I pretty much hate everything about Girls. The ludicrous name, absolutely ridiculous “look” of the band, and interviews like these, where the duo of Chris Owens and Chet White come off as vapid, pretentious pill-heads, the sum of indie-rock’s “weird for the sake of weird” fashions, rivaling their buddy Ariel Pink in some sort of outsider-rock ego arms race. Then there’s Owen’s “crazy religious” upbringing, perfectly concocted for the discerning rock-writer to salivate over, and the HYPE, oh jeez the hype: Pitchfork awarded the group a spot in their 500 songs of the decade before they’ve even issued a full length.
But here’s the rub: The songs are airtight (another trait they share with Ariel Pink), and despite my natural inclination to despise the band as the no-talent hacks they come across as, the tunes mostly justify the buzz, or at least justify putting up with it. Girls specialize in the kind of shimmery pop and junky rock n’ roll that’s perfect for the last nights of summer. Starting at 10 a.m. EST on Monday, Sept. 14th, you can stream their debut album, irritatingly titled Album, at True Panther Sounds. I haven’t heard the full length yet, but if the strength of their singles thus far is any indication, putting up with obnoxious color scheme of the site will mostly be worth it.
“I never travel far without a little Big Star,” Paul Westerberg sang in “Alex Chilton,” a track from The Replacements 1986 gem Pleased to Meet Me. The line speaks for the cult of fervent listeners of Big Star, the 70’s Memphis act that over the course of three LPs defined the term “power-pop” while suggesting the blue-print for what would come to be labeled “alternative rock,” melding Stax soul, folky poignancy and a perfectly skewed lyrical sensibility.
A commercial failure during their time, Rhino Records seeks to give the band their due, with the massive 98 song collection Keep An Eye On The Sky. Over the span of four discs, the boxed set features alternate mixes of classic tracks, demos, pre-Big Star cuts from Alex Chilton and band founder Chris Bell, and a live set, recorded at Lafayette’s Music Room as the band puzzlingly opened for Archie Bell & The Drells.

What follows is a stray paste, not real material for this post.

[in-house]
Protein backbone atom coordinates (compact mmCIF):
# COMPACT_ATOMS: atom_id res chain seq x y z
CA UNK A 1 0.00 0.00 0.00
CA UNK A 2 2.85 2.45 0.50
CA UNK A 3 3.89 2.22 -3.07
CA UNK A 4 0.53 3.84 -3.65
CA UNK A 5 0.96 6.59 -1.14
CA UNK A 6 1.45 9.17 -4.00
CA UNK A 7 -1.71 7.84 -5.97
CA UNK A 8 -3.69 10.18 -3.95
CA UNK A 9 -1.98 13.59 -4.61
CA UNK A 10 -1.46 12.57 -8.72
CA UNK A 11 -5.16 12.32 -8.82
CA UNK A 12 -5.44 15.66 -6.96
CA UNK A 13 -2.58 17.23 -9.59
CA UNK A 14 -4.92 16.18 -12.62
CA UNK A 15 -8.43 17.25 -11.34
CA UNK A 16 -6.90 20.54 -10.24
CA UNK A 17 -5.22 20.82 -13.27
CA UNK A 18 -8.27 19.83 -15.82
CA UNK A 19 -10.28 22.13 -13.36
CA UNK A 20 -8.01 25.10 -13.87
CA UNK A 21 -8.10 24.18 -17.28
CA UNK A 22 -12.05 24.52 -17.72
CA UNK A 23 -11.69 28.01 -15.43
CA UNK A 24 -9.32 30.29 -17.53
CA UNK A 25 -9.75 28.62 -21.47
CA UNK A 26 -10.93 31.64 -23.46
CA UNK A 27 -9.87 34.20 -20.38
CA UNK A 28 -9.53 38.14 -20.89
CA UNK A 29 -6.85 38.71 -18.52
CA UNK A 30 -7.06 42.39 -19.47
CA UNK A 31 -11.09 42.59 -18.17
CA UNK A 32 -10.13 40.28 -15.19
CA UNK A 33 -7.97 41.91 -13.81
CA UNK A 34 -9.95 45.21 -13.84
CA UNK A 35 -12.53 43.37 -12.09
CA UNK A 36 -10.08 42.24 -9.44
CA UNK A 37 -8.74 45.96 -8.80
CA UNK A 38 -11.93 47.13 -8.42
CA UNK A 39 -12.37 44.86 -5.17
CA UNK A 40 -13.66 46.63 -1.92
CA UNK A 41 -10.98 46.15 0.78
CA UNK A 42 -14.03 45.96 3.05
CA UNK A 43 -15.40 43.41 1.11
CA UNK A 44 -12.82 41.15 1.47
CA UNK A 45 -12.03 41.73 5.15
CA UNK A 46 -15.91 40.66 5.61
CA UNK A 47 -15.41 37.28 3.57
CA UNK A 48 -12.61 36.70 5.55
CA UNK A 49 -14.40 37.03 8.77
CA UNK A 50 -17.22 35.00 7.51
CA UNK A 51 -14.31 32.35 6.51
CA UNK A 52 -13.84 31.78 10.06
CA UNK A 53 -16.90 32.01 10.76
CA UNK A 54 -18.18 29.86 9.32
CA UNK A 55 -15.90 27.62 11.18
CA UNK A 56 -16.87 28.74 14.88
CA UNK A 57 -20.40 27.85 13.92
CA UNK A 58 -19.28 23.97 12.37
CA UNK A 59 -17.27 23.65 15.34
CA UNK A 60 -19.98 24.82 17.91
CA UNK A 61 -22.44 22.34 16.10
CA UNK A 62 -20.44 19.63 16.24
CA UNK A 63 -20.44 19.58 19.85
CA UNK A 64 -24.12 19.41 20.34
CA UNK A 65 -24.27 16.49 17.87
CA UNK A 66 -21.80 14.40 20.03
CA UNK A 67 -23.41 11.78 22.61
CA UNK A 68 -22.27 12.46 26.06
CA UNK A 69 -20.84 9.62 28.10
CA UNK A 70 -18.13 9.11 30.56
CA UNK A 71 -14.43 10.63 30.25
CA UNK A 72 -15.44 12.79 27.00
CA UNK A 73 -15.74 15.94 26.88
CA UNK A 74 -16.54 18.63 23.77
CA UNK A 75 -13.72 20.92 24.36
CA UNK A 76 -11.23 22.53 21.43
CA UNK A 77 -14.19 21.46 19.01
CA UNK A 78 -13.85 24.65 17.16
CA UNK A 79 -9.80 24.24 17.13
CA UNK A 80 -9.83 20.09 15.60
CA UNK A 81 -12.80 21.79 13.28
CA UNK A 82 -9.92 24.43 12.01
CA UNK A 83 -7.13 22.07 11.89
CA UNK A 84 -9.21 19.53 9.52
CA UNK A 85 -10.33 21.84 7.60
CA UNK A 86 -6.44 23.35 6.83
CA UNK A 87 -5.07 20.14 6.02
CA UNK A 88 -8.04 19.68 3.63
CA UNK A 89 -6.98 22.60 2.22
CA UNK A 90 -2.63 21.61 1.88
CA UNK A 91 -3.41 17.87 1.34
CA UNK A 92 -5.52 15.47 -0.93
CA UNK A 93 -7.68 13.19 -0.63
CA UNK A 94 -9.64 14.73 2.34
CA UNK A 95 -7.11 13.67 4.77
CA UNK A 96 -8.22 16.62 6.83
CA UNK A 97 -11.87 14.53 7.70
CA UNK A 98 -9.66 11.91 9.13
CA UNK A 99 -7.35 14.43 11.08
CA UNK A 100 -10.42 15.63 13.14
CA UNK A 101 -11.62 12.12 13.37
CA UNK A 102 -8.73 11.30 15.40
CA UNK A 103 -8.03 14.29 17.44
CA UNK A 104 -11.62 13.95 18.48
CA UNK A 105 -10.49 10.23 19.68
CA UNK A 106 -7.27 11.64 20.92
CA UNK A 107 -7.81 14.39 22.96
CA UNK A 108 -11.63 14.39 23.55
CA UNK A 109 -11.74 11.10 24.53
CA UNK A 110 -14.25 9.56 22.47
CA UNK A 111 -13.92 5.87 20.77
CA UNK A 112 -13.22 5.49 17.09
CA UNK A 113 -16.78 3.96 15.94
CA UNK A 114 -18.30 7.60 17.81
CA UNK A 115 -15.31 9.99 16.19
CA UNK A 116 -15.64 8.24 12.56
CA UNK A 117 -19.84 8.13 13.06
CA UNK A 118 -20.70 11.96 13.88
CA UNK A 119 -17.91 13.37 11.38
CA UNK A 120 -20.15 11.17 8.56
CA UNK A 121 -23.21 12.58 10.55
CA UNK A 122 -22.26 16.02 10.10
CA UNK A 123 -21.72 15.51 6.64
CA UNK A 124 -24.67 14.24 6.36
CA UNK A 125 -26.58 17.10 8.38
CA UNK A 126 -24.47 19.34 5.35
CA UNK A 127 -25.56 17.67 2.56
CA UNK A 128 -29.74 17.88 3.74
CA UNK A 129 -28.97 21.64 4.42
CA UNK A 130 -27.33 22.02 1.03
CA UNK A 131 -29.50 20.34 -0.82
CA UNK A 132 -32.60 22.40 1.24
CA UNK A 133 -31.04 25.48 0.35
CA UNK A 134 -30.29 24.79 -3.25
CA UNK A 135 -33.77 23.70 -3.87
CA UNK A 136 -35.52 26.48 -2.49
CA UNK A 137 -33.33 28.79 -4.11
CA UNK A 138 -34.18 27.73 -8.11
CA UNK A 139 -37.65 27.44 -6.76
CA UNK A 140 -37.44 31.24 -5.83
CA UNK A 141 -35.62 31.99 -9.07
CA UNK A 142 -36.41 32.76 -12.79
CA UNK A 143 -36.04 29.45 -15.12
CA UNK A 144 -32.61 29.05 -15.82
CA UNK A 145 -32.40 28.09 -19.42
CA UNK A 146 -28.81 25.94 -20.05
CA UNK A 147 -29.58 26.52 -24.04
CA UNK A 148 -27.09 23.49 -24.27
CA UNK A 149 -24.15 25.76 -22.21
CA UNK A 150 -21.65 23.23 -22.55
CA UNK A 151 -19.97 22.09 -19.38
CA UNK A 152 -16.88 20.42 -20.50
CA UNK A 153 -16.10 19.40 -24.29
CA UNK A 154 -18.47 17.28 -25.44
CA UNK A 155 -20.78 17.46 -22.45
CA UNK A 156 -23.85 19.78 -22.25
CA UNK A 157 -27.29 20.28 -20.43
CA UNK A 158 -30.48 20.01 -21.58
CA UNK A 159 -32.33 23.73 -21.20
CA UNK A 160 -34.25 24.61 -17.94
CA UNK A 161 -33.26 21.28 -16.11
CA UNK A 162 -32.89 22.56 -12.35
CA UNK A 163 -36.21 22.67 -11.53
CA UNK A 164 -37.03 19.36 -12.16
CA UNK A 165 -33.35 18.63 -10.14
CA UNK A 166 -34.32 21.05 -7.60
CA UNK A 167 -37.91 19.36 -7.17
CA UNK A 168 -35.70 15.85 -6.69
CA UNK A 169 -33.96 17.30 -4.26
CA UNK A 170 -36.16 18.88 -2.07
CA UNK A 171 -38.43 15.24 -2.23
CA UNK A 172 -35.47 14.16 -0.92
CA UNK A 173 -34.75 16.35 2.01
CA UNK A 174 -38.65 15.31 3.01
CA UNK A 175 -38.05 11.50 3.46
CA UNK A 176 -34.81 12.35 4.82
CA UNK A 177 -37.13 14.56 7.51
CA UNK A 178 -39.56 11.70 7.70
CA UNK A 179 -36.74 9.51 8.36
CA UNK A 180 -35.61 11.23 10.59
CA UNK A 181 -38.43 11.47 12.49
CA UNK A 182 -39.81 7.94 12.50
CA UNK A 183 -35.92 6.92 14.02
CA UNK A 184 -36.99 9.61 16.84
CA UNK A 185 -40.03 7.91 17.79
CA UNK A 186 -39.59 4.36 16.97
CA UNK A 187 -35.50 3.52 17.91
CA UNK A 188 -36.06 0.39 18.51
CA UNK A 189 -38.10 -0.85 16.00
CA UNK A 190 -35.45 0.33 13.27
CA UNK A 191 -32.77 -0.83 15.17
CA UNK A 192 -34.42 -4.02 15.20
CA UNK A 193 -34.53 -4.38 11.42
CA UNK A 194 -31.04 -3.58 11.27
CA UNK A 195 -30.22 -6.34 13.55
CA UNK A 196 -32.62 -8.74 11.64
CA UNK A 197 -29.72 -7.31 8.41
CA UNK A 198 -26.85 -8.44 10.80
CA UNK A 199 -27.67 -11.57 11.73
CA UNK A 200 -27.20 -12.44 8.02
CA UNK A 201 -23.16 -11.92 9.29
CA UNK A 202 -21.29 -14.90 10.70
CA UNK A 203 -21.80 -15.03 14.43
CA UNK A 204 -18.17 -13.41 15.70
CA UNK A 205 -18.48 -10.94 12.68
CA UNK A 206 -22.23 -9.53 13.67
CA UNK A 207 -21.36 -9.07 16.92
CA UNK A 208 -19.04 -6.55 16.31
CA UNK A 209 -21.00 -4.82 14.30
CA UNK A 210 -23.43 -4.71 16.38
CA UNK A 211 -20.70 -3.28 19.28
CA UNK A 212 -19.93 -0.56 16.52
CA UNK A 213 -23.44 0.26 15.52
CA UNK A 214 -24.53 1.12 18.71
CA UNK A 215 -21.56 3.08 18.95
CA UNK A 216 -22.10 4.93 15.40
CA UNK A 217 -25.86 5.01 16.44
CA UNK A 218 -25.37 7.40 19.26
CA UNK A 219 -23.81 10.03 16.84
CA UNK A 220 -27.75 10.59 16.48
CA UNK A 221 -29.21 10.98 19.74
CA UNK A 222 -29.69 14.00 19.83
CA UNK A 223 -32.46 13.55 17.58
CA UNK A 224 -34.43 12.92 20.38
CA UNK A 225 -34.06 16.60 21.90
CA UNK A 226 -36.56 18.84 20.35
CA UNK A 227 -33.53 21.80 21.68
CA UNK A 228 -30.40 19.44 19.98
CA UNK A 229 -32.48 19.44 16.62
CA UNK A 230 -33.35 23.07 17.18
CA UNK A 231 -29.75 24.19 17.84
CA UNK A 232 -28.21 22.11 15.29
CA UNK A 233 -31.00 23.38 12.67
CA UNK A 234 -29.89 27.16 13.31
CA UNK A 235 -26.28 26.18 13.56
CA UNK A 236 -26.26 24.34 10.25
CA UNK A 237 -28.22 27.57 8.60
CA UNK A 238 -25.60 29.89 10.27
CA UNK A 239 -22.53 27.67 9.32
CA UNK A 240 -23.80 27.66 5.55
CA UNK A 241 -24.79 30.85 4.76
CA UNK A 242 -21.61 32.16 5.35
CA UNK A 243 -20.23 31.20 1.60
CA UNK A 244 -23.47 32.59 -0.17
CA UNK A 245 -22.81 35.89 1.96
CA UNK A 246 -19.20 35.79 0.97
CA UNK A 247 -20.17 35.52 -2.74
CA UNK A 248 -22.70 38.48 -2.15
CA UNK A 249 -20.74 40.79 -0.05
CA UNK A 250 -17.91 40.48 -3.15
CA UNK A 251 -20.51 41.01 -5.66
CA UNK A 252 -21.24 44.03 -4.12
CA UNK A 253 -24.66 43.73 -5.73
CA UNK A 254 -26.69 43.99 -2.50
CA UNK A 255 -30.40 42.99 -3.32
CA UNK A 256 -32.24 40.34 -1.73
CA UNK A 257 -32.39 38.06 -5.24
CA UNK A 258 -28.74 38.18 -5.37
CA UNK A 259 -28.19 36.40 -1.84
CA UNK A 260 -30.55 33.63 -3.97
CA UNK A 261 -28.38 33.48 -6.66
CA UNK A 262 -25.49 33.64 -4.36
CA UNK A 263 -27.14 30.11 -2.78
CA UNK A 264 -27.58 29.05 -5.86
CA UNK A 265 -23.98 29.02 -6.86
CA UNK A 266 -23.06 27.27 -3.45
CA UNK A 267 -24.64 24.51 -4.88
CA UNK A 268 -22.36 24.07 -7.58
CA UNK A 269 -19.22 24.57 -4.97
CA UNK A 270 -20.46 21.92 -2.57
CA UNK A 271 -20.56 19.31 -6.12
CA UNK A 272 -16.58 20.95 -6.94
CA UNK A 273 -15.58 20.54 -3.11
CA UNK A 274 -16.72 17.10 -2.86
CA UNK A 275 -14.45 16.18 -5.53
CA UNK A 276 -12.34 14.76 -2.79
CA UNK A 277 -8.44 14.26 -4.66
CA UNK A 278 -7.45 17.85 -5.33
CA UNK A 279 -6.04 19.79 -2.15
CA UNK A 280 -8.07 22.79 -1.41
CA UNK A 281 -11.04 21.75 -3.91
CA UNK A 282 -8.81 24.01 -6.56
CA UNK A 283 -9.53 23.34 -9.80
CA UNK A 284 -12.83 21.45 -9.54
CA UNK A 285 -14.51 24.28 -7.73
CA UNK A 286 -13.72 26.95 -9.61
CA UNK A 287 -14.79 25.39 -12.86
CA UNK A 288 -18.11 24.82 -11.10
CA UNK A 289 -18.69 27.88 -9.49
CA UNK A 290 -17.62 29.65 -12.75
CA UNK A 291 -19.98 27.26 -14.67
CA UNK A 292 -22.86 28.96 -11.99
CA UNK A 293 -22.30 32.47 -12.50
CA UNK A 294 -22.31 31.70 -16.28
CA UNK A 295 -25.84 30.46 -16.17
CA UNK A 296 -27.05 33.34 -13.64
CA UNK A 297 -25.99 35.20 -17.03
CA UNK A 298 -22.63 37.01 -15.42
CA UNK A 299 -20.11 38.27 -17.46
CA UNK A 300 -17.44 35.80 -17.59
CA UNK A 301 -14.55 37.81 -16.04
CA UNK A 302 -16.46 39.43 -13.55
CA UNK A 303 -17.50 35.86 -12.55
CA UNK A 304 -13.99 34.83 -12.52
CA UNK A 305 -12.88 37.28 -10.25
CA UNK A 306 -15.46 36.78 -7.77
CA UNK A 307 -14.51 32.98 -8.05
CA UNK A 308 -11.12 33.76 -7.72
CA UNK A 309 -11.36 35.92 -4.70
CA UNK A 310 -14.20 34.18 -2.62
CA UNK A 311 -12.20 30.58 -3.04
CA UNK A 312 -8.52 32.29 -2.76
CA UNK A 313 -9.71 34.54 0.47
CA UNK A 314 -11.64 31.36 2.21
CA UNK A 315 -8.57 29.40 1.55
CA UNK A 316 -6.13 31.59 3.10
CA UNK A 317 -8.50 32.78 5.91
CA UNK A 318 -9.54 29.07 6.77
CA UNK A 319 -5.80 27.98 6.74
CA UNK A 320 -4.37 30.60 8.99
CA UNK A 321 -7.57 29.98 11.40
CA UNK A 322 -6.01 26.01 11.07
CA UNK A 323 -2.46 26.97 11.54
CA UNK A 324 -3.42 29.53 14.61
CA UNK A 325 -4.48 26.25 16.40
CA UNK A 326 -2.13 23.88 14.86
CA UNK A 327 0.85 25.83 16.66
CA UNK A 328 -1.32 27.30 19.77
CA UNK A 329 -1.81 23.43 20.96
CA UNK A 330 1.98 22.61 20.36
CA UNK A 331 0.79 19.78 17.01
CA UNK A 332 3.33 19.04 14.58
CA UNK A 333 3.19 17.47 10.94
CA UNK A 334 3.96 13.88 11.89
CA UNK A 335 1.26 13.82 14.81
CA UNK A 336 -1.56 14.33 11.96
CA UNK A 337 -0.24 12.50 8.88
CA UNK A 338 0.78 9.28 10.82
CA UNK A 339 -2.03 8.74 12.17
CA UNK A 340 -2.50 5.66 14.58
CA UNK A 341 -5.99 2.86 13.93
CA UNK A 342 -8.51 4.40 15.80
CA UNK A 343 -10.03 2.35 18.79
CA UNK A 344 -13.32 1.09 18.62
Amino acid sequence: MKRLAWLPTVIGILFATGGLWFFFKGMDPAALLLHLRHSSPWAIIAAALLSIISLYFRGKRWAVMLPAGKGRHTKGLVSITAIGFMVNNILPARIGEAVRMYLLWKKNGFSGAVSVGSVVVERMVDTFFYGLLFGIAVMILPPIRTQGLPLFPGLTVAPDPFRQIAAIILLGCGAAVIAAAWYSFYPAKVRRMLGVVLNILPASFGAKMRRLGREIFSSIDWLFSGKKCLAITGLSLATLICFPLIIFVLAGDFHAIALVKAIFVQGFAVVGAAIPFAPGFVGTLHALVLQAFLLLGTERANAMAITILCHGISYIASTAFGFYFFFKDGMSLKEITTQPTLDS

Disc One is available for your streaming pleasure at NPR’s Exclusive First Listen, and will be available at brick and mortar record stores (Remember those? Phoenix has some great ones!) on September 15th. For now enjoy these teaser jams, a rare demo take of Chilton singing the Chris Bell composition “I Got Kinda Lost” and “All I See is You,” a cut from Chris Bell’s pre-Big Star group Icewater.
Phoenix/Tempe folks, if you’re looking for something awesome to do tonight, I’d recommend doing a little digging as to where exactly Tempe’s The Manor is located. Over the past year or so, the place has established a reputation as one of the best places to catch a wild house show in downtown Tempe, and tonight’s gig, featuring performances from the much hyped Gun Outfit and outstanding locals Chandails and Summer Happened, promises to be another crazy showing.
Lord of The Manor Justin Keefer explains:
“This show starts at 8pm SHARP! Feel free to show up at 10:30 but I can guarantee you will maybe catch one or two songs and that’s it. Cops have been coming around lately, so it needs to be done early. There is only three bands playing, so it wont drag on.”
Feel free to bring some money for the bands and show your support for some real D.I.Y. fun.